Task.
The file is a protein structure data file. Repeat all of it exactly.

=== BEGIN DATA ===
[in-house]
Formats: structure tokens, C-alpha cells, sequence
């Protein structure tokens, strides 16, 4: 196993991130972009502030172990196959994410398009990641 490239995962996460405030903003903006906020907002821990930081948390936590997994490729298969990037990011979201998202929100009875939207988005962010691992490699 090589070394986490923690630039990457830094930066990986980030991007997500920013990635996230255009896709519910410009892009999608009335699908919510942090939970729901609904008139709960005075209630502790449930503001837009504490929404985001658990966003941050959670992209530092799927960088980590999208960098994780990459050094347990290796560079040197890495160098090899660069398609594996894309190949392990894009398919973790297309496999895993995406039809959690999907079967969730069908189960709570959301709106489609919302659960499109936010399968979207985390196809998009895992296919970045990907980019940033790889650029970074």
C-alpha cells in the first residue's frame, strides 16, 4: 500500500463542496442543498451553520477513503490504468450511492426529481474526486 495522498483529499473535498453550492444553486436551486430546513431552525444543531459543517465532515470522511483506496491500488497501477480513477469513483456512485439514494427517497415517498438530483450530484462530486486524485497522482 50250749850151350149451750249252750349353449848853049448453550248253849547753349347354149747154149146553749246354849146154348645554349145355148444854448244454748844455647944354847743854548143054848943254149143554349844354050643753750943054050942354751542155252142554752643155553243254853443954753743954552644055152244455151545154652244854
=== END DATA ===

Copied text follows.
[in-house]
Formats: structure tokens, C-alpha cells, sequence
């Protein structure tokens, strides 16, 4: 196993991130972009502030172990196959994410398009990641 490239995962996460405030903003903006906020907002821990930081948390936590997994490729298969990037990011979201998202929100009875939207988005962010691992490699 090589070394986490923690630039990457830094930066990986980030991007997500920013990635996230255009896709519910410009892009999608009335699908919510942090939970729901609904008139709960005075209630502790449930503001837009504490929404985001658990966003941050959670992209530092799927960088980590999208960098994780990459050094347990290796560079040197890495160098090899660069398609594996894309190949392990894009398919973790297309496999895993995406039809959690999907079967969730069908189960709570959301709106489609919302659960499109936010399968979207985390196809998009895992296919970045990907980019940033790889650029970074």
C-alpha cells in the first residue's frame, strides 16, 4: 500500500463542496442543498451553520477513503490504468450511492426529481474526486 495522498483529499473535498453550492444553486436551486430546513431552525444543531459543517465532515470522511483506496491500488497501477480513477469513483456512485439514494427517497415517498438530483450530484462530486486524485497522482 50250749850151350149451750249252750349353449848853049448453550248253849547753349347354149747154149146553749246354849146154348645554349145355148444854448244454748844455647944354847743854548143054848943254149143554349844354050643753750943054050942354751542155252142554752643155553243254853443954753743954552644055152244455151545154652244854